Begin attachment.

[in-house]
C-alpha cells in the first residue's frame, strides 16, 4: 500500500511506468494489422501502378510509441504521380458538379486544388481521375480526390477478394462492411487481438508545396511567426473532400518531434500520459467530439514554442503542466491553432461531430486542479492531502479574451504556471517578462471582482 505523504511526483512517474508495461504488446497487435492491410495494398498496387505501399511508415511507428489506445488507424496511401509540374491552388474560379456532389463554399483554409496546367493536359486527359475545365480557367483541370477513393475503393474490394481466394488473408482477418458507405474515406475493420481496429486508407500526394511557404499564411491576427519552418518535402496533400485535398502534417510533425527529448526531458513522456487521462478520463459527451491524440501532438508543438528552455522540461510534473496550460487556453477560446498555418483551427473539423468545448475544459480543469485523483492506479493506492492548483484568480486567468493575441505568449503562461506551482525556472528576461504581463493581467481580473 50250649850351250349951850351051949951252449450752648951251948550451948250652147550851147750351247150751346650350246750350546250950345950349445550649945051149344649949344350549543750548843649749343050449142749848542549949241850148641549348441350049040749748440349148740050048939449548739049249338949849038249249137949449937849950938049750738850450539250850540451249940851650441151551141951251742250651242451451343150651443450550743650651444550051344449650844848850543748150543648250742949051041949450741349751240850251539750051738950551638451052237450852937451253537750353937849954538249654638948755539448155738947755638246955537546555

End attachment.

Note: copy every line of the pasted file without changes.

[in-house]
C-alpha cells in the first residue's frame, strides 16, 4: 500500500511506468494489422501502378510509441504521380458538379486544388481521375480526390477478394462492411487481438508545396511567426473532400518531434500520459467530439514554442503542466491553432461531430486542479492531502479574451504556471517578462471582482 505523504511526483512517474508495461504488446497487435492491410495494398498496387505501399511508415511507428489506445488507424496511401509540374491552388474560379456532389463554399483554409496546367493536359486527359475545365480557367483541370477513393475503393474490394481466394488473408482477418458507405474515406475493420481496429486508407500526394511557404499564411491576427519552418518535402496533400485535398502534417510533425527529448526531458513522456487521462478520463459527451491524440501532438508543438528552455522540461510534473496550460487556453477560446498555418483551427473539423468545448475544459480543469485523483492506479493506492492548483484568480486567468493575441505568449503562461506551482525556472528576461504581463493581467481580473 50250649850351250349951850351051949951252449450752648951251948550451948250652147550851147750351247150751346650350246750350546250950345950349445550649945051149344649949344350549543750548843649749343050449142749848542549949241850148641549348441350049040749748440349148740050048939449548739049249338949849038249249137949449937849950938049750738850450539250850540451249940851650441151551141951251742250651242451451343150651443450550743650651444550051344449650844848850543748150543648250742949051041949450741349751240850251539750051738950551638451052237450852937451253537750353937849954538249654638948755539448155738947755638246955537546555